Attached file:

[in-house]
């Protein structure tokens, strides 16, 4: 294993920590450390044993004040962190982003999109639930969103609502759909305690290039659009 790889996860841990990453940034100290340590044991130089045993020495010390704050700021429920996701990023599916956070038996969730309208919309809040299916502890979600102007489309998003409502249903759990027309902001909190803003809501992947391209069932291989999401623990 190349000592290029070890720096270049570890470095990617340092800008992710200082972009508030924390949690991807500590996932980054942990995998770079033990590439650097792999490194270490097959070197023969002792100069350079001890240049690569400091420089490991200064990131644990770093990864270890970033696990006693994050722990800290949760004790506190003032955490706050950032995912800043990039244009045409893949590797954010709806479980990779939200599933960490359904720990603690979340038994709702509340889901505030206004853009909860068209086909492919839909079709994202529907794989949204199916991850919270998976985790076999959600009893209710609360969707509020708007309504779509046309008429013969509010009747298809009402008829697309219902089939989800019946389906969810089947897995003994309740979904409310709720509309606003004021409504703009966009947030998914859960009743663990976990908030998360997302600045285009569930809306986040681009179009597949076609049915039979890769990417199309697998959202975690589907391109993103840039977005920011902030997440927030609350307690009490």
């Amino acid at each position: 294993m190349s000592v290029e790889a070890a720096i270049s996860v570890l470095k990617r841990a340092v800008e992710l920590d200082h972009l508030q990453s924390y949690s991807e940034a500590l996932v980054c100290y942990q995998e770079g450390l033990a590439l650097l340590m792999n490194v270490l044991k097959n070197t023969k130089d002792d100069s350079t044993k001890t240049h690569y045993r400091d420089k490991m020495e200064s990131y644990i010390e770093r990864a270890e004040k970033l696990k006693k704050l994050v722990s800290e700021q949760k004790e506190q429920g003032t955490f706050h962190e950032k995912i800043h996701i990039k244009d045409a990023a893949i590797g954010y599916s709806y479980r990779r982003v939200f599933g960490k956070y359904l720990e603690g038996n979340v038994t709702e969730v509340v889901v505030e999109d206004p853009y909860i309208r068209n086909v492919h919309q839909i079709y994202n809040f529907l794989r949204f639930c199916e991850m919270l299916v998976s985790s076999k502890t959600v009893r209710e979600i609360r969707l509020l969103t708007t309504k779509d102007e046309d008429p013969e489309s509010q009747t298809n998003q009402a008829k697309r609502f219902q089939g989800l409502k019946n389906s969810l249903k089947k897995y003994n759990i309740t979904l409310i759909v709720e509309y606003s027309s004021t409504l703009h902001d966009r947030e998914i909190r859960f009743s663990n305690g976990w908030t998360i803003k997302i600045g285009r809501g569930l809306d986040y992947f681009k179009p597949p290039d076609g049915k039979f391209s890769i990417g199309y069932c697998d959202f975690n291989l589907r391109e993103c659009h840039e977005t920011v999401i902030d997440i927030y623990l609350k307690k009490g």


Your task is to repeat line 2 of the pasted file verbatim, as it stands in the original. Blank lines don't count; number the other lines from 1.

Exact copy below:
């Protein structure tokens, strides 16, 4: 294993920590450390044993004040962190982003999109639930969103609502759909305690290039659009 790889996860841990990453940034100290340590044991130089045993020495010390704050700021429920996701990023599916956070038996969730309208919309809040299916502890979600102007489309998003409502249903759990027309902001909190803003809501992947391209069932291989999401623990 190349000592290029070890720096270049570890470095990617340092800008992710200082972009508030924390949690991807500590996932980054942990995998770079033990590439650097792999490194270490097959070197023969002792100069350079001890240049690569400091420089490991200064990131644990770093990864270890970033696990006693994050722990800290949760004790506190003032955490706050950032995912800043990039244009045409893949590797954010709806479980990779939200599933960490359904720990603690979340038994709702509340889901505030206004853009909860068209086909492919839909079709994202529907794989949204199916991850919270998976985790076999959600009893209710609360969707509020708007309504779509046309008429013969509010009747298809009402008829697309219902089939989800019946389906969810089947897995003994309740979904409310709720509309606003004021409504703009966009947030998914859960009743663990976990908030998360997302600045285009569930809306986040681009179009597949076609049915039979890769990417199309697998959202975690589907391109993103840039977005920011902030997440927030609350307690009490």